The onstage and offstage dramas continued that night, including a minor series of malfunctions he catalogues that includes “the front door handle falling off, the communication cans between the electrics board operator and the prompt corner failing, the typewriter mic feeding back and the reel-to-reel tape recorder emitting strange noises.” (Nick is so thorough in enumerating them, it makes me think that I’m sure his nightly show reports are a real treat; I bet these notes came from them, unless he is has an astounding recall for detail after the event).
Anyway, at the end of that first night performance, as he and the aforementioned production manager Gary sat in the company office listening to it via the tannoy speaker, he writes,
“The very last thing we would hear would be the recorded sound of the hammer blows crunching into Joes’ skull. Would the sound effect fail? As the first blow came over the speaker our fists punched upwards in triumph, only to suddenly stop in mid-air. For, in perfect synchronisation with each hammer blow, we witnessed the office wash basin shake violently as something else gurgled in time in the waste pipe below it. At last the hammer stopped its carnage, and instantaneously the basin stilled and the pipe fell silent. Needless to say, we backed up, open mouthed, out of the office towards the stage and curtain calls.”
There are two sequels to his story, of Joe Orton’s possible haunting of this theatre, but he only mentions one. The first is one he is too discreet to report, as it concerns the unfortunate circumstances in which the run was curtailed: soon after the first night, Matt Lucas’s former husband took his own life, and Matt left the show.
The second, however, is when he was back at the theatre a few years later, this time as company manager of a revival of Alan Ayckbourn’s Absent Friends. Towards the end of the run both he and the show’s DSM were employed next to work next on a revival of Orton’s What the Butler Saw that was heading to the Vaudeville.
Doing some homework ahead of the job, he scoured the second-hand bookshops of Charing Cross Road to see if he could find a copy of the play he was doing next, and found a copy of Orton’s complete works for £1.99, illustrated by a picture of Orton wearing a pair of “bulging white swimming trunks and a provocative smirk.”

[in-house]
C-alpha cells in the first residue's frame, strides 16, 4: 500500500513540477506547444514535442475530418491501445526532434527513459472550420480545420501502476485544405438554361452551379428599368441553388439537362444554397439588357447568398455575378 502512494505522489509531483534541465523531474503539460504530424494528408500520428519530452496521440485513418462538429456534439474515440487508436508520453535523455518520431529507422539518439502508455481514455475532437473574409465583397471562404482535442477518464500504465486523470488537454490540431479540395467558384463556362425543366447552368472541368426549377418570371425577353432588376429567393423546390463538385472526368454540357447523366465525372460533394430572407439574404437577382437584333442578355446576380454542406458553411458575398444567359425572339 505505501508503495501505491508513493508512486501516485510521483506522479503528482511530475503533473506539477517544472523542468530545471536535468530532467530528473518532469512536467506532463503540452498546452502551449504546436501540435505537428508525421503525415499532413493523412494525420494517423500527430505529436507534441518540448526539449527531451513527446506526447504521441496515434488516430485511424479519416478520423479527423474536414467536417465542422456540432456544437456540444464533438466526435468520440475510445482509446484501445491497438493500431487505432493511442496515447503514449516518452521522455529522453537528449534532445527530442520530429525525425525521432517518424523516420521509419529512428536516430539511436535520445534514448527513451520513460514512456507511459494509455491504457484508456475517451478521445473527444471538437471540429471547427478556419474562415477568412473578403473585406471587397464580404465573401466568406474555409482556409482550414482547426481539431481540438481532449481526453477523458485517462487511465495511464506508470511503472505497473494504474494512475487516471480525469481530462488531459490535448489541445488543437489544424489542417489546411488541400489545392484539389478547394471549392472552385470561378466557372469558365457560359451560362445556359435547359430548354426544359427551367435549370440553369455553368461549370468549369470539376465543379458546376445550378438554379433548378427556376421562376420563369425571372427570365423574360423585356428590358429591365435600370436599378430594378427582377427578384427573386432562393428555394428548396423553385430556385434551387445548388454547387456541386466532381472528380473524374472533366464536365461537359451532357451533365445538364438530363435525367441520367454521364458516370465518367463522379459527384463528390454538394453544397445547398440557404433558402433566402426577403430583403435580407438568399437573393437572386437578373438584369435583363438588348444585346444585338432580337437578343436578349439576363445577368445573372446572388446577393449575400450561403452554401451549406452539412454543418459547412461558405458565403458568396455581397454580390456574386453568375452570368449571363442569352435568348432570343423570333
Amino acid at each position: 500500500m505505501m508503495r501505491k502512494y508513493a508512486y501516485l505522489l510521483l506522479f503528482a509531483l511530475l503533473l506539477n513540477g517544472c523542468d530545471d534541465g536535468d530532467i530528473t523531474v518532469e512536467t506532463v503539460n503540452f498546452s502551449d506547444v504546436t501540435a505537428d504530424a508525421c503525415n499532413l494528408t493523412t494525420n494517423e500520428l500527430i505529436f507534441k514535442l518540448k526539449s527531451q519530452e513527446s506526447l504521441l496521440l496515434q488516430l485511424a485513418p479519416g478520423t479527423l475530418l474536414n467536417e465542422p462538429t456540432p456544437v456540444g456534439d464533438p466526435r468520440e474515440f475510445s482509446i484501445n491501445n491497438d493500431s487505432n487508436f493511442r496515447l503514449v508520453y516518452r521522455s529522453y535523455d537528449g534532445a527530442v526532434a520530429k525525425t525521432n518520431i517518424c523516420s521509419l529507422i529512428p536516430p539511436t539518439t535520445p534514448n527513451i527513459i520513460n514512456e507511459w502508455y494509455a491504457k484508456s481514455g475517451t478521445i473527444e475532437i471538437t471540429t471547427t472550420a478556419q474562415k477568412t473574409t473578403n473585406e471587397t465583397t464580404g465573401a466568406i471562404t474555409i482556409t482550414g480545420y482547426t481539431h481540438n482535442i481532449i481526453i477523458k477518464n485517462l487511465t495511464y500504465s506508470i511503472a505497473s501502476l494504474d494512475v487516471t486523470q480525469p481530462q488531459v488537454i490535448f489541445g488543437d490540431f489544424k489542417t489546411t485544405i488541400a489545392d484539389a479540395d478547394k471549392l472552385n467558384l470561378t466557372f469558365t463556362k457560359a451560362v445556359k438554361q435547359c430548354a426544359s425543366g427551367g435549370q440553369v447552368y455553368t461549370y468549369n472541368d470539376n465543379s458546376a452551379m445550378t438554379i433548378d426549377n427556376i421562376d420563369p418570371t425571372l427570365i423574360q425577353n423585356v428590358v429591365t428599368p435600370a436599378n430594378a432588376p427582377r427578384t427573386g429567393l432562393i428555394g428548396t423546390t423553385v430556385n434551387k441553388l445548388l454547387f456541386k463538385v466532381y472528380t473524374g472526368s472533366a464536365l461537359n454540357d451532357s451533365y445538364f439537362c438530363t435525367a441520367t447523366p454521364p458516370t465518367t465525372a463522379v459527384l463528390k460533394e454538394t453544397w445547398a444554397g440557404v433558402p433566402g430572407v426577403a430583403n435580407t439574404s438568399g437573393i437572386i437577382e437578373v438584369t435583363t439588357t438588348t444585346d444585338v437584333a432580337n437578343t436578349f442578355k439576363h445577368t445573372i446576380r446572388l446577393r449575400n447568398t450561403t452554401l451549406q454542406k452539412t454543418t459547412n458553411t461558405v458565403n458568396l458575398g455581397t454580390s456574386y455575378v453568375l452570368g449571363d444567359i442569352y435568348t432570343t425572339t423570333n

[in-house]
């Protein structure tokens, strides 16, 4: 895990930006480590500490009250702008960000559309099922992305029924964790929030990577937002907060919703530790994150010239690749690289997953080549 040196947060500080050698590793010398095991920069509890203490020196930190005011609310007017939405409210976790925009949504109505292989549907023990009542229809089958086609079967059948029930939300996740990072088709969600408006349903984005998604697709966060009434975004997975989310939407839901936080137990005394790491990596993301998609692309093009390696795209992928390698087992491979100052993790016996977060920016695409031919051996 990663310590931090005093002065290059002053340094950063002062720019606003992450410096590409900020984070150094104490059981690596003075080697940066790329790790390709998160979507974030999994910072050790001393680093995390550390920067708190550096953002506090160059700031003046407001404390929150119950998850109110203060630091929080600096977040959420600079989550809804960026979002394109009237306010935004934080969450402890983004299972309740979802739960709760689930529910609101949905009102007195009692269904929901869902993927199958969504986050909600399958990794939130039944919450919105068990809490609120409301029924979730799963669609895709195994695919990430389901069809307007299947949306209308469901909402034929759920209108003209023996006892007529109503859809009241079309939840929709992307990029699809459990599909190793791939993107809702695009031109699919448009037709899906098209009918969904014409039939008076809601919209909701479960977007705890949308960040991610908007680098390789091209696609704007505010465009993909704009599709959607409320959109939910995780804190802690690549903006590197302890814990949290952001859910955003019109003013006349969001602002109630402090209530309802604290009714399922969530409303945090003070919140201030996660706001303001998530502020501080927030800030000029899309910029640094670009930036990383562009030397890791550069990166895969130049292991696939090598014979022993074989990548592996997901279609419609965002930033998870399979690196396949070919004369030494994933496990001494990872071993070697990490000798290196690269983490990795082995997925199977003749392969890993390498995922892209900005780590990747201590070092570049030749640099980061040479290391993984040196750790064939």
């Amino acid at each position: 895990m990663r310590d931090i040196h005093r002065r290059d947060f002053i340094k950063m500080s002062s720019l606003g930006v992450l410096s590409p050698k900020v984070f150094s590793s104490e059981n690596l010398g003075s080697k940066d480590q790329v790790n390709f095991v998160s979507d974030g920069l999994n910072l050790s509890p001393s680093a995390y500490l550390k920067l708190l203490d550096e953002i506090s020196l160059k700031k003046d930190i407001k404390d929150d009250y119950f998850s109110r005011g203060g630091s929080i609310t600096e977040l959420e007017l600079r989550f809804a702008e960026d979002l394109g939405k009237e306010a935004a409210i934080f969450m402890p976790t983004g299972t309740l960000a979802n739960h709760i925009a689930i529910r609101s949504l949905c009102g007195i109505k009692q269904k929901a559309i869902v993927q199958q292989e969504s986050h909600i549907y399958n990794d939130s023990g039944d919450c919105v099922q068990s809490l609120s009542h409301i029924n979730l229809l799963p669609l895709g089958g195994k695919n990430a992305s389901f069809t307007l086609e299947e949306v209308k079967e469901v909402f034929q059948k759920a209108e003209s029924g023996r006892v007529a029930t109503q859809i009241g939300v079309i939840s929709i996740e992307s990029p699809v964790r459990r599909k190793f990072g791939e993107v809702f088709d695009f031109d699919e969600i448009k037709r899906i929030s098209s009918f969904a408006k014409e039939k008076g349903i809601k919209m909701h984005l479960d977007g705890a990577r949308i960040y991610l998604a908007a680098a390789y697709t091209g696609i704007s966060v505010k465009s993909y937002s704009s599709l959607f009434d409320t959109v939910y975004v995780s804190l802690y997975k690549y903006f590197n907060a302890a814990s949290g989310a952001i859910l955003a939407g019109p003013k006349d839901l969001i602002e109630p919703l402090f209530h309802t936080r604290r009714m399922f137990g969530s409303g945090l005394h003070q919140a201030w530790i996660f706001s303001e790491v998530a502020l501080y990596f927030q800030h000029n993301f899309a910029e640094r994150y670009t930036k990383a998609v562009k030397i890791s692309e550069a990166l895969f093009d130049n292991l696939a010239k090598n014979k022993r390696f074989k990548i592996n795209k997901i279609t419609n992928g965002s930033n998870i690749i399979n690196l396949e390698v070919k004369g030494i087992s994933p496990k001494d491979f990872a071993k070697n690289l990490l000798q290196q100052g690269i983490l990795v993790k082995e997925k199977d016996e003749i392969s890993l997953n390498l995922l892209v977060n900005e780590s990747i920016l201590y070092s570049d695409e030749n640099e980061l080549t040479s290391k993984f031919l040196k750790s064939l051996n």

He then writes,
“Not wishing to have the photo staring at me all night long, I put the book front cover up on the desk and went in search of a sandwich. On my return I found that someone had apparently turned the book over for Joe was there again face up. I flipped him over, but, by the interval of the evening show, his face had reappeared twice more.” This happened again during the second act, too. When Nick came to file that night’s show report, DSM Kirsty admitted that it was she who had turned the book over the first time, and the ASM next admitted that she had, too.
And Nick completes the story:
“How many times?, I asked. Only once, she replied. The report was finished but I paused before saving it to file. That still doesn’t account for the other two times, I said. It’s got to be bloody Joe, and hit the keyboard to save the report. The screen went suddenly and totally blank. Something was wrong. I clicked the keyboard again in frustration and a message appeared. We all stared at it in disbelief but there it was before our very eyes. It simply read: it wasn’t me.”
This particular chapter, of course, is especially gripping, for all the personal detail he is able to provide.
Elsewhere, however, he has great first-hand sources for many of his other stories, ranging from Sir Patrick Stewart, Forbes Masson and Joseph Millson, each recalling seeing the ghost(s) they’d witnessed at the Theatre Royal, Haymarket (the first on Waiting for Godot, the next two on Mr Foote’s Other Leg), to long-time Old Vic stage door keeper Ned Seago and actors Robert Sheehan and Jonathan Coy, all reporting the same story of the smell of cooking of sausages (which wasn’t, in fact, taking place at the time) at that theatre.
There are detailed chapters on hauntings at some 20 more London theatres in addition to the three mentioned above, as well as shorter stories from five more, as well as the Garrick Club; but Nick doesn’t confine his attentions solely to the capital. There are also extended entries for 17 regional theatres, from Bath and Bristol to Wolverhampton, and shorter ‘interval’ stories from six more, plus a hotel in Totnes.
Like all good company managers, Nick has done his homework thoroughly; but like many theatrical folk, he also likes to spin a good yarn. This book combines the conspiratorial pleasures of late night theatrical bar and fireside chats with proper first-hand accounts to back them up. I’d sooner spend an evening with Nick now than a night in one of these theatres by myself.